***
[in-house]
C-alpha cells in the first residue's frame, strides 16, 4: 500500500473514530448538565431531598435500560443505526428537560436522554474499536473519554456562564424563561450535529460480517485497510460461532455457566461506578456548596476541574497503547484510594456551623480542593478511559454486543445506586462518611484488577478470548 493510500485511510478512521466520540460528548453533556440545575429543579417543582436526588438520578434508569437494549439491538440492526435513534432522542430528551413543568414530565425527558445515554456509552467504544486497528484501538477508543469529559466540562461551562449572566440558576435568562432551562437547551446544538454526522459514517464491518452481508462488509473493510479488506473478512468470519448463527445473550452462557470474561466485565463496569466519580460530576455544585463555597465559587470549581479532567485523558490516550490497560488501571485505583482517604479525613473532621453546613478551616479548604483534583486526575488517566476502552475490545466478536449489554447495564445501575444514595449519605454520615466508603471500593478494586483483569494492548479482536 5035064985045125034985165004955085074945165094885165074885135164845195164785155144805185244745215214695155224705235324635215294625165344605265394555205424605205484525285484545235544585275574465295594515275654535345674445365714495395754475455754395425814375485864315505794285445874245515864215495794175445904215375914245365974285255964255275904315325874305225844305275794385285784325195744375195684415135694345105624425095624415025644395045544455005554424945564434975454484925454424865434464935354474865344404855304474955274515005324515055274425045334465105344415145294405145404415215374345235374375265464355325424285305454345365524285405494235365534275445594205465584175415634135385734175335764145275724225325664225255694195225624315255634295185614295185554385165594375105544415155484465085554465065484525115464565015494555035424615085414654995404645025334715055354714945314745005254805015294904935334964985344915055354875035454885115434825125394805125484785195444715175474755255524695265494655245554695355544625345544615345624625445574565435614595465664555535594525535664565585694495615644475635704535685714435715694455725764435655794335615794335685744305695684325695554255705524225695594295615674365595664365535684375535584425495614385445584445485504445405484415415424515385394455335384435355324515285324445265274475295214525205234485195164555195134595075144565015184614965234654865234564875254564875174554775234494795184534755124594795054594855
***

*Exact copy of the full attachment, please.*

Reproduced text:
[in-house]
C-alpha cells in the first residue's frame, strides 16, 4: 500500500473514530448538565431531598435500560443505526428537560436522554474499536473519554456562564424563561450535529460480517485497510460461532455457566461506578456548596476541574497503547484510594456551623480542593478511559454486543445506586462518611484488577478470548 493510500485511510478512521466520540460528548453533556440545575429543579417543582436526588438520578434508569437494549439491538440492526435513534432522542430528551413543568414530565425527558445515554456509552467504544486497528484501538477508543469529559466540562461551562449572566440558576435568562432551562437547551446544538454526522459514517464491518452481508462488509473493510479488506473478512468470519448463527445473550452462557470474561466485565463496569466519580460530576455544585463555597465559587470549581479532567485523558490516550490497560488501571485505583482517604479525613473532621453546613478551616479548604483534583486526575488517566476502552475490545466478536449489554447495564445501575444514595449519605454520615466508603471500593478494586483483569494492548479482536 5035064985045125034985165004955085074945165094885165074885135164845195164785155144805185244745215214695155224705235324635215294625165344605265394555205424605205484525285484545235544585275574465295594515275654535345674445365714495395754475455754395425814375485864315505794285445874245515864215495794175445904215375914245365974285255964255275904315325874305225844305275794385285784325195744375195684415135694345105624425095624415025644395045544455005554424945564434975454484925454424865434464935354474865344404855304474955274515005324515055274425045334465105344415145294405145404415215374345235374375265464355325424285305454345365524285405494235365534275445594205465584175415634135385734175335764145275724225325664225255694195225624315255634295185614295185554385165594375105544415155484465085554465065484525115464565015494555035424615085414654995404645025334715055354714945314745005254805015294904935334964985344915055354875035454885115434825125394805125484785195444715175474755255524695265494655245554695355544625345544615345624625445574565435614595465664555535594525535664565585694495615644475635704535685714435715694455725764435655794335615794335685744305695684325695554255705524225695594295615674365595664365535684375535584425495614385445584445485504445405484415415424515385394455335384435355324515285324445265274475295214525205234485195164555195134595075144565015184614965234654865234564875254564875174554775234494795184534755124594795054594855